R-7 – The Top Seven Risks – 2019

Another one of those Dan’s New Leaf Posts, meant to inspire thought about IT Governance . . . .

When Dan presents audit reports to boards of directors, he also talks to the board about the top risks the institution is facing. Since 2006, Dan has been compiling a list of the “top seven risks small institutions are facing,” in preparation for his board presentations.

This year, we decided to make this list public, with the second iteration of what we now want to be an annual article, “R-7.”  Let us know if you agree or disagree with the following list:

1. Microsoft’s Next Denial Of Service:

(New) We have all bought into the notion that, in the 21st century, software is not only delivered broken, but its publisher can also announce when it will refuse to keep fixing its broken software.  For Windows 7 and Windows Server 2008, Microsoft has made its “sunset announcement,” and . . . based on previous experience . . . we believe banks everywhere will be dealing with it in 2019.  Your bank will be spending money on this soon.  Vendors will need to be policed.  Users will need to learn new operating systems.  Complaining will be rampant.  Audits will have findings.

But we’ll all be safer (including Microsoft).

2. Targeted Attacks:

(Number One in 2018) The risk of targeted attacks, where hackers use applications designed to identify, analyze, and attack American banks, was our number one risk last year and is still near the top of the list in 2019.  Cyber criminals often combine many attack vectors and rely on user mistakes.  While the likelihood rating on this type of attack vector may remain low for smaller community-based institutions due to them being “off the radar,” in the event that the bank ends up “on the radar,” the impact is substantial.  And the primary source of trepidation with this vector . . . the targeted nature . . . means that “staying off the radar” is becoming much less likely.  The good news with that is that we have a lot of control over how our employees behave, we can train our employees, and we can make sure they are not susceptible–or that they are less susceptible–to those targeted attacks.

3. Malware’s Great Grandchildren:

(Number 4 in 2018) The first of three “staple risks” . . . meaning they have never been off our annual list since 2006 (the other two are vendors and users) . . . is the ongoing battle that we face against malware, which is so much more sophisticated than it was in 2006.  Even when we do have solid programs in place . . . we’ve matured our incident response tests, provided consistent awareness training to all four corners of the organization (board, management, user, customer), brought the management team on board, and we’ve even brought the board on board . . . many small institutions will return to the struggle against “malware’s great grandchildren.”  Malware has been in our Top 7 Risks list since we first started compiling them. But now we are getting to a point where malware is very sophisticated, able to attack “data in use” as well as data at rest and data in motion.  As software updating continues to get more complicated, we now need to update our hardware as well.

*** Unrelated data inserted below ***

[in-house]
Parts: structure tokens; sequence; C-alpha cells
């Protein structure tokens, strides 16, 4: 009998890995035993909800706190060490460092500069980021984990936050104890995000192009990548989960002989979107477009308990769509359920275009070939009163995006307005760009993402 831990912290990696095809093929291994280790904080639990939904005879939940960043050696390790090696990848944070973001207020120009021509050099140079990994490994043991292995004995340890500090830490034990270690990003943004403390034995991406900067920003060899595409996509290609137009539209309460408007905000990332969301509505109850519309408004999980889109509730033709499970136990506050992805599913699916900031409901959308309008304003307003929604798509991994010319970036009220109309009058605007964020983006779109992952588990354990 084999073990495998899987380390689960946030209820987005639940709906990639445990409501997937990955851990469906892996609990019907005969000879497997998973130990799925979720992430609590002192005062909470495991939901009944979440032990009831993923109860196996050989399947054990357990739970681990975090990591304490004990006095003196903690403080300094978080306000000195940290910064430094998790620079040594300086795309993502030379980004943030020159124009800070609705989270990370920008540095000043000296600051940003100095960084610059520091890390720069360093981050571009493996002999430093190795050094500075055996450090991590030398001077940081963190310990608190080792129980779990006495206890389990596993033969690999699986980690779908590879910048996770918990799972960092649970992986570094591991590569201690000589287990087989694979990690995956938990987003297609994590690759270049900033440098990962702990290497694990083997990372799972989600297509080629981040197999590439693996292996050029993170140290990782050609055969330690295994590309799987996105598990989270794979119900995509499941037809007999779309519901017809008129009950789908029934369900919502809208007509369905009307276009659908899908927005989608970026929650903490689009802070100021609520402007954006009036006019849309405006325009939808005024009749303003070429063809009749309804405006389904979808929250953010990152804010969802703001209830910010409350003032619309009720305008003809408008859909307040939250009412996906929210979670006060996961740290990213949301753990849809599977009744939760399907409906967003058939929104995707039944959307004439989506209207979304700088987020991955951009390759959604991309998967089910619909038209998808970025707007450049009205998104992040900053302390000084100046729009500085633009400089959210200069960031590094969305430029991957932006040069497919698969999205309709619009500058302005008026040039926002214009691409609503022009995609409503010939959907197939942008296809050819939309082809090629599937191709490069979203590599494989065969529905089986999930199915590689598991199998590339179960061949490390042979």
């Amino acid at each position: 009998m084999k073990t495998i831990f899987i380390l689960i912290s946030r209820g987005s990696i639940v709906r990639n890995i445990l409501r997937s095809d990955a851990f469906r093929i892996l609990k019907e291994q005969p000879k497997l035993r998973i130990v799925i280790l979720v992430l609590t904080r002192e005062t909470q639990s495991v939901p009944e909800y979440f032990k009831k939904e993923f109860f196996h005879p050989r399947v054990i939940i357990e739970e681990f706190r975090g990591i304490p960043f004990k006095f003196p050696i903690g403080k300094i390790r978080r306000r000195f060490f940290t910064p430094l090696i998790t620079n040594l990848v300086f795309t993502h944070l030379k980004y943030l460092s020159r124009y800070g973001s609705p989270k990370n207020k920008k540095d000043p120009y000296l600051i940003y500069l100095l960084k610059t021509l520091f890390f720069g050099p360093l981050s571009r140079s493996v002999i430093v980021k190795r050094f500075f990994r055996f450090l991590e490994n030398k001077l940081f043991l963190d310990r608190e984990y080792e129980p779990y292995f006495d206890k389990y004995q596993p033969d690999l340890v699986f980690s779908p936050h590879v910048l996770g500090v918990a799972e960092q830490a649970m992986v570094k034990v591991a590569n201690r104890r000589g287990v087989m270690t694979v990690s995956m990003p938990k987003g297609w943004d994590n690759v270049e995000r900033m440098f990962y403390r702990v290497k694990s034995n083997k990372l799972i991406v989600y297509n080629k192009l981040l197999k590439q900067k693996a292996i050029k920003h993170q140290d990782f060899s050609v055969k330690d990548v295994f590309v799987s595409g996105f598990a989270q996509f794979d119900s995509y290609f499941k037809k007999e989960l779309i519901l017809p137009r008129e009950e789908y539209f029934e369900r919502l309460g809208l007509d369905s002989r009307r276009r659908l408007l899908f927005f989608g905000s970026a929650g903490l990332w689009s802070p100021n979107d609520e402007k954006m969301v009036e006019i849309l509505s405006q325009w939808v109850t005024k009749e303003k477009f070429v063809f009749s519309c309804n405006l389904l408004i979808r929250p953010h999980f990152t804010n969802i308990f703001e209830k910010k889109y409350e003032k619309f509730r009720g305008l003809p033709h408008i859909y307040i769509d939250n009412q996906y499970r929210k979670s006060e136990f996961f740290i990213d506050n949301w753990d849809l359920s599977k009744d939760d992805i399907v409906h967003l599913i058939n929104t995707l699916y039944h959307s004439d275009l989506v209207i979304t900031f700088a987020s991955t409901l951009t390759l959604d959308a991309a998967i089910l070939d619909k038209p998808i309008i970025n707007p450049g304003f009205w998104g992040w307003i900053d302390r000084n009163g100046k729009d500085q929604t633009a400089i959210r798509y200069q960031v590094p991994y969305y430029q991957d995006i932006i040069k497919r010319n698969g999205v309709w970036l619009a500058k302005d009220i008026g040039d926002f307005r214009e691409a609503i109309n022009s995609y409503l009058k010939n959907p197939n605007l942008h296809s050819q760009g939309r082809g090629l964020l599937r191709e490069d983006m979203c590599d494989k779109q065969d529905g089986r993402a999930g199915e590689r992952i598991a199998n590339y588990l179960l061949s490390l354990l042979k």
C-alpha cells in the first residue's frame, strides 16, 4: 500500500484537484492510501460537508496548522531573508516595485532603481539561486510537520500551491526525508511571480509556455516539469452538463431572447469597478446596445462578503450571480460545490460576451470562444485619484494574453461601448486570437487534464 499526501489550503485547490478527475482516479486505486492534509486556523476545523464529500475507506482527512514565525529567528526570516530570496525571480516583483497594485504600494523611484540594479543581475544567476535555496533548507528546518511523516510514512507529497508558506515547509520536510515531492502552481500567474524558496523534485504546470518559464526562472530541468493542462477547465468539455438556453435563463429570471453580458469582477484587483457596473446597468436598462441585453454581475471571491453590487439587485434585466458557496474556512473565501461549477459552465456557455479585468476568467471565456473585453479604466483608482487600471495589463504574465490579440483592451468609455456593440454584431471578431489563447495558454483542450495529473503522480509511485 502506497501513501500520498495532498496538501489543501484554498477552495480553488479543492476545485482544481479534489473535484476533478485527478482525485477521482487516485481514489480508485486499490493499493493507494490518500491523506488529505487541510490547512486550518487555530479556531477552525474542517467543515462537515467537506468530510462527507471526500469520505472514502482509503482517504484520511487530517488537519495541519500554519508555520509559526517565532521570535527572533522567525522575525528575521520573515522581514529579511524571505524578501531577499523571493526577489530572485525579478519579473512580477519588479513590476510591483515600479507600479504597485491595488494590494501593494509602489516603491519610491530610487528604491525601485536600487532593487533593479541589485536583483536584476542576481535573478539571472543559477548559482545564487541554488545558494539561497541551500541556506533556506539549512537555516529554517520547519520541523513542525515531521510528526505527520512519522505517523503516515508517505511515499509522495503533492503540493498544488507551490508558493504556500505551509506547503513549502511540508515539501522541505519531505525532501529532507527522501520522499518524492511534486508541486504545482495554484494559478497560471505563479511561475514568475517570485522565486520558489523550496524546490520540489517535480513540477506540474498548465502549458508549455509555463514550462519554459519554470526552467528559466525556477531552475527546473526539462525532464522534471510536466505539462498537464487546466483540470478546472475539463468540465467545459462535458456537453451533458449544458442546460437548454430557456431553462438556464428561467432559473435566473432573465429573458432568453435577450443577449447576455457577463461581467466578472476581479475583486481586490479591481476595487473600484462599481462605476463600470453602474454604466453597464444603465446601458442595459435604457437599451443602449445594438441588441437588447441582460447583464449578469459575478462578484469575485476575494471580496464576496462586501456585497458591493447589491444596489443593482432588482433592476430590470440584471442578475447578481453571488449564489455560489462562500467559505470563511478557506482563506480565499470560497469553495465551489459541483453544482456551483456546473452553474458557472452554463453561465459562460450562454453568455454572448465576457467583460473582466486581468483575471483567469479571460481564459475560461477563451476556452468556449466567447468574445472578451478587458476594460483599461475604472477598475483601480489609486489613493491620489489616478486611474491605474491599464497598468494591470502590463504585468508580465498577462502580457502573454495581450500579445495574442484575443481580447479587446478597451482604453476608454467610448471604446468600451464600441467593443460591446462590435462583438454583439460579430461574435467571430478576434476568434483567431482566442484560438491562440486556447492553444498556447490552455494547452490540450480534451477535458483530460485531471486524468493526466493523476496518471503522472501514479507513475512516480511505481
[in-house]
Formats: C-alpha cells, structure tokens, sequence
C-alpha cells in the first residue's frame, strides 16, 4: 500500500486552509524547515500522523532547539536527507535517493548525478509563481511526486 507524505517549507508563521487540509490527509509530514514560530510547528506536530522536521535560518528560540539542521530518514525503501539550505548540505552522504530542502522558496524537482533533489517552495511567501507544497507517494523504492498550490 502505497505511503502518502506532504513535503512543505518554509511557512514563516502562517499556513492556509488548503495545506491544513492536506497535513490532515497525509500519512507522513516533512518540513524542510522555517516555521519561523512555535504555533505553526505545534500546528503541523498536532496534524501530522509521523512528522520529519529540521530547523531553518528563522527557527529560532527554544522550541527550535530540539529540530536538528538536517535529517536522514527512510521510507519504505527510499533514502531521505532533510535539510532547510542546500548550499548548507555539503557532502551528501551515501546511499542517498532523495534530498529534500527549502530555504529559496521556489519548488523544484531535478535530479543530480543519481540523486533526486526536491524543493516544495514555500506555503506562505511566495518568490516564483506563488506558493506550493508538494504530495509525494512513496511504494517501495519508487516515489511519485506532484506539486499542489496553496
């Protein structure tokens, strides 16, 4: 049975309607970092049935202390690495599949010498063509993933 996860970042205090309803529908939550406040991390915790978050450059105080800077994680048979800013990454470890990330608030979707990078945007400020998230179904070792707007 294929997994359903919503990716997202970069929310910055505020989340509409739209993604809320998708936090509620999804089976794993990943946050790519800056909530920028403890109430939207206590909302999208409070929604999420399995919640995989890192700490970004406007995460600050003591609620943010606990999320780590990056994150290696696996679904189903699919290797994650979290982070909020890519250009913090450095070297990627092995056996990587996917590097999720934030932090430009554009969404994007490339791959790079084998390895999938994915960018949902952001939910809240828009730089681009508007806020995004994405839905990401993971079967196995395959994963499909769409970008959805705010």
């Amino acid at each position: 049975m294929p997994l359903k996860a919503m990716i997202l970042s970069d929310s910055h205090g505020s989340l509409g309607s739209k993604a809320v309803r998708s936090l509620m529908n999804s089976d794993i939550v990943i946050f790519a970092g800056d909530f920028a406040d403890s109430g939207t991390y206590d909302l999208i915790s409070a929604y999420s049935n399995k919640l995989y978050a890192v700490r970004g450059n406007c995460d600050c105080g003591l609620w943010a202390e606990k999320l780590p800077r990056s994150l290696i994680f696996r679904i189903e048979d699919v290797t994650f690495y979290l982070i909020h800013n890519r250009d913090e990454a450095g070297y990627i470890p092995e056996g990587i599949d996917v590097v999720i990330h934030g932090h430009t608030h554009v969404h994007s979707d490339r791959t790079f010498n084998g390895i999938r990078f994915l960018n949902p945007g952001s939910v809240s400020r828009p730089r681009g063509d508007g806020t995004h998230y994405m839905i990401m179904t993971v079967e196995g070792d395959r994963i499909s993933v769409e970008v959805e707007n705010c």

In 2019, we think smaller institutions will continue turning their “patch management programs” into “vulnerability management programs.”  What we mean by this is three-fold:  1) We will create a vulnerability management policy that specifies a risk-based approach towards managing vulnerabilities; 2) We will educate our management teams on our definition as expressed in the policy (we are working on two articles right now that we hope will assist in this endeavor);  and 3) We will establish vulnerability testing processes so that we can tweak and mature our patch management processes until we get to a point where we NEVER miss critical patches.


4. Vendors and Users May WILL Still Make Mistakes:

(Numbers 5 and 7 in 2018) Like malware, the fourth risk that we will be mitigating in 2019 has been on our list since we first started compiling it.  This year we changed it slightly, by combining the two “staples” . . .  user and vendor risk.  (Let’s face it, they will probably ALWAYS be on the list, and we should not remove them from the list.  But we can at least combine them!)

They will probably remain a staple forever.  And each year there was a different twist on what needed to happen to mitigate the risk of vendor and user errors.

For users:  “It’s not a matter of if, it’s a matter of when” applies to our users more than any other “control” we maintain.  Even the best of us make mistakes, as evidenced by the fact that in 2017 . . . for the third time in our history . . . the person who hired us to do social engineering tests also failed the social engineering test.  This proves that awareness is not only about education and motivation . . . it’s also about activation.  We must put our users on guard.  KnowBe4 helps with this, and we’re seeing more and more institutions convert their “once per year social engineering test regimen” to “ongoing pretext calls,” monthly phishing tests, and weekly walk-throughs.

But most importantly, we believe small institution ISOs will be reminding their board and management teams that the bank must maintain an environment where people feel comfortable self-reporting.  When the brand new worker makes a mistake and clicks on “that link”, they MUST feel comfortable reporting the issue to their supervisor.  The culture that the board of directors establishes makes this possible.

For vendors:  We must continue to do our due diligence; for legal and reputational reasons.  We always want to be able to say “we did everything we were required to do.”  That’s true, even if it does take forever!!

5. Sloppy Response: